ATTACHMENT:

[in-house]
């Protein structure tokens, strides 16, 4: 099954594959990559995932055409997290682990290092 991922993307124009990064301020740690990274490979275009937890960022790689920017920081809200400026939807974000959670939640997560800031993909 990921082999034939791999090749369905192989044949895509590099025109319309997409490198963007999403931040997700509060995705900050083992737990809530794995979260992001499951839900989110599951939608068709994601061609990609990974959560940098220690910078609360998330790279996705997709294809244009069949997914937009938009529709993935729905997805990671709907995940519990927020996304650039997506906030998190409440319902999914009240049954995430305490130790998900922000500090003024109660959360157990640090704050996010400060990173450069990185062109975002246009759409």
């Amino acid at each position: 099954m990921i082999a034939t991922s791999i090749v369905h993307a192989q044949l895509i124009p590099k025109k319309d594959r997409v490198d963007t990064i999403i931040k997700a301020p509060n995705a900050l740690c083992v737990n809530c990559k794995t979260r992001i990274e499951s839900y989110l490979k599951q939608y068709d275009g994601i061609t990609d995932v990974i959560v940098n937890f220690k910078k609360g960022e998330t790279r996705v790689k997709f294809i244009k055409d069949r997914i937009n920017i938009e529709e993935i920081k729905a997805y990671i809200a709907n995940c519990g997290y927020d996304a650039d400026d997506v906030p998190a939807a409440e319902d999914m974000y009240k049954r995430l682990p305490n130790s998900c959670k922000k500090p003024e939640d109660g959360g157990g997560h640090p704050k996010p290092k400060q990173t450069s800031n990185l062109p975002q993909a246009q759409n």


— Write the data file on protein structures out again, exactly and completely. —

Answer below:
[in-house]
């Protein structure tokens, strides 16, 4: 099954594959990559995932055409997290682990290092 991922993307124009990064301020740690990274490979275009937890960022790689920017920081809200400026939807974000959670939640997560800031993909 990921082999034939791999090749369905192989044949895509590099025109319309997409490198963007999403931040997700509060995705900050083992737990809530794995979260992001499951839900989110599951939608068709994601061609990609990974959560940098220690910078609360998330790279996705997709294809244009069949997914937009938009529709993935729905997805990671709907995940519990927020996304650039997506906030998190409440319902999914009240049954995430305490130790998900922000500090003024109660959360157990640090704050996010400060990173450069990185062109975002246009759409």
């Amino acid at each position: 099954m990921i082999a034939t991922s791999i090749v369905h993307a192989q044949l895509i124009p590099k025109k319309d594959r997409v490198d963007t990064i999403i931040k997700a301020p509060n995705a900050l740690c083992v737990n809530c990559k794995t979260r992001i990274e499951s839900y989110l490979k599951q939608y068709d275009g994601i061609t990609d995932v990974i959560v940098n937890f220690k910078k609360g960022e998330t790279r996705v790689k997709f294809i244009k055409d069949r997914i937009n920017i938009e529709e993935i920081k729905a997805y990671i809200a709907n995940c519990g997290y927020d996304a650039d400026d997506v906030p998190a939807a409440e319902d999914m974000y009240k049954r995430l682990p305490n130790s998900c959670k922000k500090p003024e939640d109660g959360g157990g997560h640090p704050k996010p290092k400060q990173t450069s800031n990185l062109p975002q993909a246009q759409n």